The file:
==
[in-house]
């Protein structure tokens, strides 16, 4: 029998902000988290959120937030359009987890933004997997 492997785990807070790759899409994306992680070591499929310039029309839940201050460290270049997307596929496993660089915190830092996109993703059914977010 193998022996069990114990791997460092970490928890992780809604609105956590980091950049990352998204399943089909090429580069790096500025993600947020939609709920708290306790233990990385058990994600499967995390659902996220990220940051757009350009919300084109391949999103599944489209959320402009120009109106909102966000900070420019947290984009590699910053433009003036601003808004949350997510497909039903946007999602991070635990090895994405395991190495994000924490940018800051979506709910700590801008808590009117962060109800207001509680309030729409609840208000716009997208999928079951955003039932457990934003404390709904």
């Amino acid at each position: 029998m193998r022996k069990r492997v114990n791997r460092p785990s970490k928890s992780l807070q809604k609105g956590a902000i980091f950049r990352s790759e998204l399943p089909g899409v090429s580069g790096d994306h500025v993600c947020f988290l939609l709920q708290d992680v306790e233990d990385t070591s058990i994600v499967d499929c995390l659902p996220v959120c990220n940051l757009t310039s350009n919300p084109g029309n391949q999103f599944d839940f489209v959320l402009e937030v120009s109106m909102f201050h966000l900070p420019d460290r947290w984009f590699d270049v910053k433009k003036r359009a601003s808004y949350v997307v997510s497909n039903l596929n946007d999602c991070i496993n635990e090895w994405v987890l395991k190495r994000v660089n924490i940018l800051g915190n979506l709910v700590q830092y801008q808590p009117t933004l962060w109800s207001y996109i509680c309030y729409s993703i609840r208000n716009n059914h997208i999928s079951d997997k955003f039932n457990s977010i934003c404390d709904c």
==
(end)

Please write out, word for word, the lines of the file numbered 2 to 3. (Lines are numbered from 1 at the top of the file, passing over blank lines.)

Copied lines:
């Protein structure tokens, strides 16, 4: 029998902000988290959120937030359009987890933004997997 492997785990807070790759899409994306992680070591499929310039029309839940201050460290270049997307596929496993660089915190830092996109993703059914977010 193998022996069990114990791997460092970490928890992780809604609105956590980091950049990352998204399943089909090429580069790096500025993600947020939609709920708290306790233990990385058990994600499967995390659902996220990220940051757009350009919300084109391949999103599944489209959320402009120009109106909102966000900070420019947290984009590699910053433009003036601003808004949350997510497909039903946007999602991070635990090895994405395991190495994000924490940018800051979506709910700590801008808590009117962060109800207001509680309030729409609840208000716009997208999928079951955003039932457990934003404390709904």
């Amino acid at each position: 029998m193998r022996k069990r492997v114990n791997r460092p785990s970490k928890s992780l807070q809604k609105g956590a902000i980091f950049r990352s790759e998204l399943p089909g899409v090429s580069g790096d994306h500025v993600c947020f988290l939609l709920q708290d992680v306790e233990d990385t070591s058990i994600v499967d499929c995390l659902p996220v959120c990220n940051l757009t310039s350009n919300p084109g029309n391949q999103f599944d839940f489209v959320l402009e937030v120009s109106m909102f201050h966000l900070p420019d460290r947290w984009f590699d270049v910053k433009k003036r359009a601003s808004y949350v997307v997510s497909n039903l596929n946007d999602c991070i496993n635990e090895w994405v987890l395991k190495r994000v660089n924490i940018l800051g915190n979506l709910v700590q830092y801008q808590p009117t933004l962060w109800s207001y996109i509680c309030y729409s993703i609840r208000n716009n059914h997208i999928s079951d997997k955003f039932n457990s977010i934003c404390d709904c």